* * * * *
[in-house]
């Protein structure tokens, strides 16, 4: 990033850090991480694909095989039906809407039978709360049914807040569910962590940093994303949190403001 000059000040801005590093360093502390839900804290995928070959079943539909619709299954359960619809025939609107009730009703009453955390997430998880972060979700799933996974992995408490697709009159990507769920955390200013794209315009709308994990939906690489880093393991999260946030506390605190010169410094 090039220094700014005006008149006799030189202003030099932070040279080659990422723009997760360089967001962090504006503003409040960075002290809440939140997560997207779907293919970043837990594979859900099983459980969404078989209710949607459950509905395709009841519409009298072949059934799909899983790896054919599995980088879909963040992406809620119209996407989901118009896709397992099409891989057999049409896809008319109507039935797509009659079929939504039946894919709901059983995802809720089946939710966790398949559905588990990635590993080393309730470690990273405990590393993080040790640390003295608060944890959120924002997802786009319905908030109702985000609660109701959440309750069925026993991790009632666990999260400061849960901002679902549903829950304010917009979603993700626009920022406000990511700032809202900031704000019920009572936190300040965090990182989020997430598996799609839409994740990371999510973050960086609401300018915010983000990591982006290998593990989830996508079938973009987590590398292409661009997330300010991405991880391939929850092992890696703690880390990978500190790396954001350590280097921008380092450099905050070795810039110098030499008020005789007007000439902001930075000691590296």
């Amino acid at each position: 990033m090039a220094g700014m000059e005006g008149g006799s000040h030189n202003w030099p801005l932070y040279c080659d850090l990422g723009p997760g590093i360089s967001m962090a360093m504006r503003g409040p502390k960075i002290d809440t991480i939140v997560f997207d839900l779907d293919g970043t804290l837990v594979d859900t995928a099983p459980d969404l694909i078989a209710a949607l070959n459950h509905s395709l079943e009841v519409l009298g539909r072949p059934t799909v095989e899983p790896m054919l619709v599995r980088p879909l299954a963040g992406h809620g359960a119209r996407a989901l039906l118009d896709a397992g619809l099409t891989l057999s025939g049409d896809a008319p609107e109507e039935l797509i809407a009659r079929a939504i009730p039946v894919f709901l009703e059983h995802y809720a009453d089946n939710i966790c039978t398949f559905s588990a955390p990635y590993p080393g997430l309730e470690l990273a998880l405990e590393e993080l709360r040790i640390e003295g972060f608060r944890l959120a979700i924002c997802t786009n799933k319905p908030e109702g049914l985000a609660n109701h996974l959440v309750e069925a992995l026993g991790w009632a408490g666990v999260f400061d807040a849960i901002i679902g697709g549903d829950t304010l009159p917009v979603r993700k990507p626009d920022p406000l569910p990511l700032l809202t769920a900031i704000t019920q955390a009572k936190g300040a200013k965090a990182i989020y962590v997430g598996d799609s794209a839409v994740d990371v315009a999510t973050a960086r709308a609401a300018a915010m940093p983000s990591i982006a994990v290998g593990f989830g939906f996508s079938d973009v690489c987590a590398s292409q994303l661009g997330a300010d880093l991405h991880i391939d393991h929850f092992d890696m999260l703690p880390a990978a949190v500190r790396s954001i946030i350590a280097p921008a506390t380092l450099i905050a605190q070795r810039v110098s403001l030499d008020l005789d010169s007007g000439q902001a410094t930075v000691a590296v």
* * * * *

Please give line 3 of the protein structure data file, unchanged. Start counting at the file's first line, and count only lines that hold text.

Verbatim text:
């Amino acid at each position: 990033m090039a220094g700014m000059e005006g008149g006799s000040h030189n202003w030099p801005l932070y040279c080659d850090l990422g723009p997760g590093i360089s967001m962090a360093m504006r503003g409040p502390k960075i002290d809440t991480i939140v997560f997207d839900l779907d293919g970043t804290l837990v594979d859900t995928a099983p459980d969404l694909i078989a209710a949607l070959n459950h509905s395709l079943e009841v519409l009298g539909r072949p059934t799909v095989e899983p790896m054919l619709v599995r980088p879909l299954a963040g992406h809620g359960a119209r996407a989901l039906l118009d896709a397992g619809l099409t891989l057999s025939g049409d896809a008319p609107e109507e039935l797509i809407a009659r079929a939504i009730p039946v894919f709901l009703e059983h995802y809720a009453d089946n939710i966790c039978t398949f559905s588990a955390p990635y590993p080393g997430l309730e470690l990273a998880l405990e590393e993080l709360r040790i640390e003295g972060f608060r944890l959120a979700i924002c997802t786009n799933k319905p908030e109702g049914l985000a609660n109701h996974l959440v309750e069925a992995l026993g991790w009632a408490g666990v999260f400061d807040a849960i901002i679902g697709g549903d829950t304010l009159p917009v979603r993700k990507p626009d920022p406000l569910p990511l700032l809202t769920a900031i704000t019920q955390a009572k936190g300040a200013k965090a990182i989020y962590v997430g598996d799609s794209a839409v994740d990371v315009a999510t973050a960086r709308a609401a300018a915010m940093p983000s990591i982006a994990v290998g593990f989830g939906f996508s079938d973009v690489c987590a590398s292409q994303l661009g997330a300010d880093l991405h991880i391939d393991h929850f092992d890696m999260l703690p880390a990978a949190v500190r790396s954001i946030i350590a280097p921008a506390t380092l450099i905050a605190q070795r810039v110098s403001l030499d008020l005789d010169s007007g000439q902001a410094t930075v000691a590296v």